I am not sure how many of you will recognize the subject matter, however, I believe it to be widely known that our church, Zion United Methodist of Iona, imploded after the zealous pursuit by certain parishioners (who will be named in this article) to free the Methodist Conference of our pastor, Frank Schaeffer. After the prize winning film An Act of Love premiered last Friday at Lebanon Valley College in Annville, Pennsylvania, I can finally address the hidden cobwebs of my aching heart. I have kept the silence…the secrets, the invisible pain controlled; up until this past week.
It is hard to describe the heart wrenching pain one feels at the demise of their church family. God was in the house and we felt Him each and every step of the way. Frank initiated and developed a thriving ministry, bringing Miles Dissinger to the forefront, with his rocking, take no prisoners approach to the worship team’s band Damascus Road. Together, we were Team Jesus, and each passing Sunday grew more and more powerful. You COULDN’T stay away, not if you wanted to. Clydette Overturf, our assistant pastor, led the second service in many heart felt and necessary sermons about Hard Times, (one of the most powerful preachers I have yet to see speak, the pain has turned her away from God and into the vast abyss of Atheism.) To say we were harmed is a wild injustice……to say Frank and his family were “harmed” is understatement at its best.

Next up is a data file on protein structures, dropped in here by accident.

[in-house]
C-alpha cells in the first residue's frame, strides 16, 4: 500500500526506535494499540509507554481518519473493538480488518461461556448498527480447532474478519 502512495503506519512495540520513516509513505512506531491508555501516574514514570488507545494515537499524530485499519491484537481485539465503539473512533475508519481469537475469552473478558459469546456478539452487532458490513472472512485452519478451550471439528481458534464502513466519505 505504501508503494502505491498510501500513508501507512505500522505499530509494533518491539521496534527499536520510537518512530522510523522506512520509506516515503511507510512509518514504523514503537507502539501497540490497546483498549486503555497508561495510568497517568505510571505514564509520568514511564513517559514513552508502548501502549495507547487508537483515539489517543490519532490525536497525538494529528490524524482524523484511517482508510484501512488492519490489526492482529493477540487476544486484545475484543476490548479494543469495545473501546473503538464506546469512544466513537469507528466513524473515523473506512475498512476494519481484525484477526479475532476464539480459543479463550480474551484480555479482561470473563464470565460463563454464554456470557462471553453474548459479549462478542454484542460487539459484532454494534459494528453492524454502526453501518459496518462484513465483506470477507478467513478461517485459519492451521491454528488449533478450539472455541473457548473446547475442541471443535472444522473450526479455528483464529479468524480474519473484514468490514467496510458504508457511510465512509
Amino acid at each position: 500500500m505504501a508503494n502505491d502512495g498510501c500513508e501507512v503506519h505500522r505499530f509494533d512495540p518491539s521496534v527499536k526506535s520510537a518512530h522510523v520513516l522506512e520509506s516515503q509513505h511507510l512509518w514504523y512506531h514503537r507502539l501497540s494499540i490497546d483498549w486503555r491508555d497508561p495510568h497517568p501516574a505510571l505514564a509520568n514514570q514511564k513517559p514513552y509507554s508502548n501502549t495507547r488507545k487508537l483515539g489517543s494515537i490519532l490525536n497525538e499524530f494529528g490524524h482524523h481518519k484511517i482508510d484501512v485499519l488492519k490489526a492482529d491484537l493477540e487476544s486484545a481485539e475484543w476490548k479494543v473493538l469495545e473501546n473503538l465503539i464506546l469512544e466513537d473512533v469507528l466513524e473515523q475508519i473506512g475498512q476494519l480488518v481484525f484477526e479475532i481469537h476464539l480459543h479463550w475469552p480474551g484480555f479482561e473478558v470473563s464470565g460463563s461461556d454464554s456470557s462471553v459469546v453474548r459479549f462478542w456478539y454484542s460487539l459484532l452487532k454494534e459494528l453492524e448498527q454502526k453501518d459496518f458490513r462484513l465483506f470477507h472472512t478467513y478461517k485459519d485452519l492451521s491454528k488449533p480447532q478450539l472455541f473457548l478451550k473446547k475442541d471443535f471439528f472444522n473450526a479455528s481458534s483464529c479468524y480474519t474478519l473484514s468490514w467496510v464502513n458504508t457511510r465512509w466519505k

I began attending Zion in the Spring of 2008. I was drawn to the second service, as there appeared to be a nonjudgmental attitude, and the praise team director was my hairdresser and friend. Suffering from serious, if not functioning, alcoholism at the time, I judged myself. Raised in the Catholic Diocese of Bridgeport, Pennsylvania, I had a big fear of God and an even bigger fear of church. After meeting Frank, my fears were pushed aside and I now attended most Sundays. It was within these walls that I found sobriety: comfortable in the knowledge that people would be accepting, as I shared my story my second Sunday in attendance.
The tears flow freely as I write. Oh the people I met there: Rosina, who, despite progressive COPD, attended up until shortly before her death. Frank himself, one of the most loving men I have had the pleasure of knowing. We watched our friend’s children grow in the love of Christ, and in turn, they became our children. I immediately became close with Frank’s wife, Brigitte-we would lunch, hike and talk for hours on the phone. I was the happiest I have ever been in those early years of his ministry. In 2014, the world, as we knew it, began to unravel at the speed of sound.
There were rumors, Brigitte confided. “You will find out this Sunday,” she cried to me over the phone. “Please, please tell me so I can pray for you,” I cried. But it was not for her to confide. That Sunday I went to church with a strong sense of impending doom. When I first heard the words of my embattled pastor, I shook my head in disbelief. The rumor was that he had been found having sexual intercourse with Brian, our Praise Team leader at that time. Frank begged the accusing congregant to come forth, but we found out the hard way that the woman accused of reporting this crime had said no such thing. Thus the start of a filthy smear campaign to rid the Church of a man who was guilty of nothing. The Bogers, the Cox, the Baileys. All were consenting pawns in a movement so vile, it rocked the very foundation of the United Methodist Church.